We have observed repeatedly in our time in 1 Peter that Peter’s readers were suffering because of their commitment to Christ. Peter was burdened that they respond to suffering in the right way. Suffering had the potential to make them bitterbut he was concerned to help them think about suffering in the right way to as to make them better—to further their sanctification. This is the central theme of 4:1–6.
In these verses, Peter writes of the great potential of suffering. Suffering has the potential to help the sufferer “cease from sin” (v. 1) and to live “no longer for human passions but for the will of God” (v. 2). Suffering can help us to be done with “sensuality, passions, drunkenness, orgies, drinking parties, and lawless idolatry” (v. 3). It can help us to move beyond the “flood of debauchery” in which we once lived (v. 4). Of course, this may invite further maligning (v. 4) but if it helps us to overcome sin and grow in Christlikeness, the temporary cost is worth the eternal pay-off.
The problem is, suffering does not in itself produce such benefits. Examples are myriad, both inside and outside of Scripture, of people who suffered only to be embittered. We need think no further than Pharoah, who, for all his suffering under God’s judgement, only hardened in his heart toward Yahweh’s authority and grew in his hatred of God’s people. Jesus spoke of the person who immediately receives the gospel with “joy” and “endures for a while” but “when tribulation or persecution arises on account of the word, immediately he falls away” (Matthew 13:20–21).
We conclude, then, that suffering can either draw us to or drive us from God. Peter understood this and knew that the key to suffering righteously lay in preparedness. If Christians will benefit from and experience sanctification through suffering, they must prepare and properly think about suffering. He therefore exhorts, “Since therefore Christ suffered in the flesh, arm yourself with the same way of thinking” (v. 1). Simply put, suffering will only work to our benefit as we think about it in a Christ-centred manner. Here are two ways, drawn from our text, that we can think Christianly about suffering.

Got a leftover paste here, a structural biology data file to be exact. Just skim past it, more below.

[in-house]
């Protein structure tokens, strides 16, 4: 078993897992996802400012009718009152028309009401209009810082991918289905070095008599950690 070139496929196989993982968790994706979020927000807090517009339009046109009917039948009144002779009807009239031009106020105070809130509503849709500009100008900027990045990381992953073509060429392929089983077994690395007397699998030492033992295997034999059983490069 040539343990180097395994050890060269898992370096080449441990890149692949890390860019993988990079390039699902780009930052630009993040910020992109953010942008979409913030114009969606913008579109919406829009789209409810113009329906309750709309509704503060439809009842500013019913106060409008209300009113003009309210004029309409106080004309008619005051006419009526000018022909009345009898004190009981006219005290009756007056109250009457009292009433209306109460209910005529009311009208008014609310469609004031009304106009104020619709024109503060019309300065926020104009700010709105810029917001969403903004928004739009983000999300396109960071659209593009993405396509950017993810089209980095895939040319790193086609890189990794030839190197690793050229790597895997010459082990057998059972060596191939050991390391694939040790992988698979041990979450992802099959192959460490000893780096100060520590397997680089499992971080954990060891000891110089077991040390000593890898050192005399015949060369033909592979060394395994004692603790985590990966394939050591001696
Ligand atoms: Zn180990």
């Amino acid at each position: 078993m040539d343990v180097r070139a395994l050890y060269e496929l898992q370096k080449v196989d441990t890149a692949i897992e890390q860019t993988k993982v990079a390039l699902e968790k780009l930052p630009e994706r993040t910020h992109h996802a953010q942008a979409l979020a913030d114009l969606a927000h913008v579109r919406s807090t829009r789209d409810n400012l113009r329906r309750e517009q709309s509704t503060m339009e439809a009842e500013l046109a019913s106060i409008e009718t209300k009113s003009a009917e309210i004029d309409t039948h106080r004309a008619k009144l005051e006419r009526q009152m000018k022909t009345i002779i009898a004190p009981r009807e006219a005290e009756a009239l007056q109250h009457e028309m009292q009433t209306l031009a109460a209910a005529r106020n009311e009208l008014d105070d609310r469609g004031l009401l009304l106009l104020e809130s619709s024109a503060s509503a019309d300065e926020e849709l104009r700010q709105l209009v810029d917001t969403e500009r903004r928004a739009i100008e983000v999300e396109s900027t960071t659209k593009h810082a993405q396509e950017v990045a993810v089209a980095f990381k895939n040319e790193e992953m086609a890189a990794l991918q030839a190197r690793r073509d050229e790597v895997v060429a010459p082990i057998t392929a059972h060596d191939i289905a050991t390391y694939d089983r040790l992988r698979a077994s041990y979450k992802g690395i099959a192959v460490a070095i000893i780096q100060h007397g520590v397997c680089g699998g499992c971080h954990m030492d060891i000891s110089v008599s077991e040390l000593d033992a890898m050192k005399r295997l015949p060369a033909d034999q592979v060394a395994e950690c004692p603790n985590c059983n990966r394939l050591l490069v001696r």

First, we think Christianly about suffering when we remember that suffering is necessary for growth in Christlikeness.Peter reminds us that “Christ suffered in the flesh.” If we will grow to be more like Christ, it cannot happen apart from suffering. If it was necessary for Christ to suffer to accomplish his Father’s will, it is necessary for us to suffer to grow to be more like Christ. Christ’s suffering cements our own.
Christian, don’t think that you can live a life without suffering and still grow in Christlikeness. We have repeatedly seen that the suffering we experience in South Africa is not entirely the same as the suffering that Peter’s readers experienced. We do not face threat of imprisonment or death simply because we follow Christ. But Christians who are consistent in their faith know what it is to be maligned by unbelievers for refusing to follow in their sinful steps. Many Christians know what it is to be spoken evil of by employers, spouses, and opponents of the truth. As painful as this suffering is, let us remember that it is necessary for our growth in Christlikeness. Let us remember that “Christ suffered in the flesh” and prepare ourselves for the same.
Second, we think Christianly about suffering when we remember that suffering prepares us for glory. Peter writes of those who will “give account to him who is ready to judge the living and the dead.” While the immediate context is the judgement of those who malign God’s faithful people, the idea of God judging “the living and the dead” is used throughout the New Testament to speak of the final judgement of believers and unbelievers alike. We all face the prospect of final judgement and reflecting on that judgement helps us to think properly about suffering.
In many respects, the reality of future judgement enables our perseverance in suffering, and thereby our growth in holiness, both because we know that those who oppose us will give an account and because we know that our suffering will work for our ultimate good in the day of judgement. Paul wrote that the “momentary affliction[s]” we experience in this life are “preparing for us an eternal weight of glory beyond all comparison” (2 Corinthians 4:17–18).
As you reflect on 1 Peter 4:1–6 this morning, allow this text to help prepare your mind for a Christian approach to suffering by reminding you that suffering is necessary for growth in Christlikeness and prepares us for future glory.